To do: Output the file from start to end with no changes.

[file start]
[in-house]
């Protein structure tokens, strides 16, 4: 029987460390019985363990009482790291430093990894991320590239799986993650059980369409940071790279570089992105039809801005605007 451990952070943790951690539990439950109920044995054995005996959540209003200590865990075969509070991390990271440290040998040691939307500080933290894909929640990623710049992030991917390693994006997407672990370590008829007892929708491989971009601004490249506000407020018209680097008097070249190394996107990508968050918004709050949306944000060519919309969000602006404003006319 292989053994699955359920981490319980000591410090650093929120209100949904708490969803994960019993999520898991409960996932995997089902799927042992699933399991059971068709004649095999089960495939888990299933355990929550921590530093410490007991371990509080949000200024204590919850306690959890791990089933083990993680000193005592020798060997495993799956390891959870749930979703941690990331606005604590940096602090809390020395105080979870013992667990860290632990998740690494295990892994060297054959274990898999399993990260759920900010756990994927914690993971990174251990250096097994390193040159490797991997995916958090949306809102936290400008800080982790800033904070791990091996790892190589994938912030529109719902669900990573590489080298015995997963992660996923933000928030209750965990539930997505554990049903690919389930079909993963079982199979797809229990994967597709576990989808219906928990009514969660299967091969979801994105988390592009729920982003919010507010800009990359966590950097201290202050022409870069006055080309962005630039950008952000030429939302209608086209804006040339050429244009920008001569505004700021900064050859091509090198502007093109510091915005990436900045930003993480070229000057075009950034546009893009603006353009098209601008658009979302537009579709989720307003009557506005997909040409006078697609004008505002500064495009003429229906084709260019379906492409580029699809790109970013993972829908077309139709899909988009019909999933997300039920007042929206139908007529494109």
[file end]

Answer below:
[in-house]
């Protein structure tokens, strides 16, 4: 029987460390019985363990009482790291430093990894991320590239799986993650059980369409940071790279570089992105039809801005605007 451990952070943790951690539990439950109920044995054995005996959540209003200590865990075969509070991390990271440290040998040691939307500080933290894909929640990623710049992030991917390693994006997407672990370590008829007892929708491989971009601004490249506000407020018209680097008097070249190394996107990508968050918004709050949306944000060519919309969000602006404003006319 292989053994699955359920981490319980000591410090650093929120209100949904708490969803994960019993999520898991409960996932995997089902799927042992699933399991059971068709004649095999089960495939888990299933355990929550921590530093410490007991371990509080949000200024204590919850306690959890791990089933083990993680000193005592020798060997495993799956390891959870749930979703941690990331606005604590940096602090809390020395105080979870013992667990860290632990998740690494295990892994060297054959274990898999399993990260759920900010756990994927914690993971990174251990250096097994390193040159490797991997995916958090949306809102936290400008800080982790800033904070791990091996790892190589994938912030529109719902669900990573590489080298015995997963992660996923933000928030209750965990539930997505554990049903690919389930079909993963079982199979797809229990994967597709576990989808219906928990009514969660299967091969979801994105988390592009729920982003919010507010800009990359966590950097201290202050022409870069006055080309962005630039950008952000030429939302209608086209804006040339050429244009920008001569505004700021900064050859091509090198502007093109510091915005990436900045930003993480070229000057075009950034546009893009603006353009098209601008658009979302537009579709989720307003009557506005997909040409006078697609004008505002500064495009003429229906084709260019379906492409580029699809790109970013993972829908077309139709899909988009019909999933997300039920007042929206139908007529494109």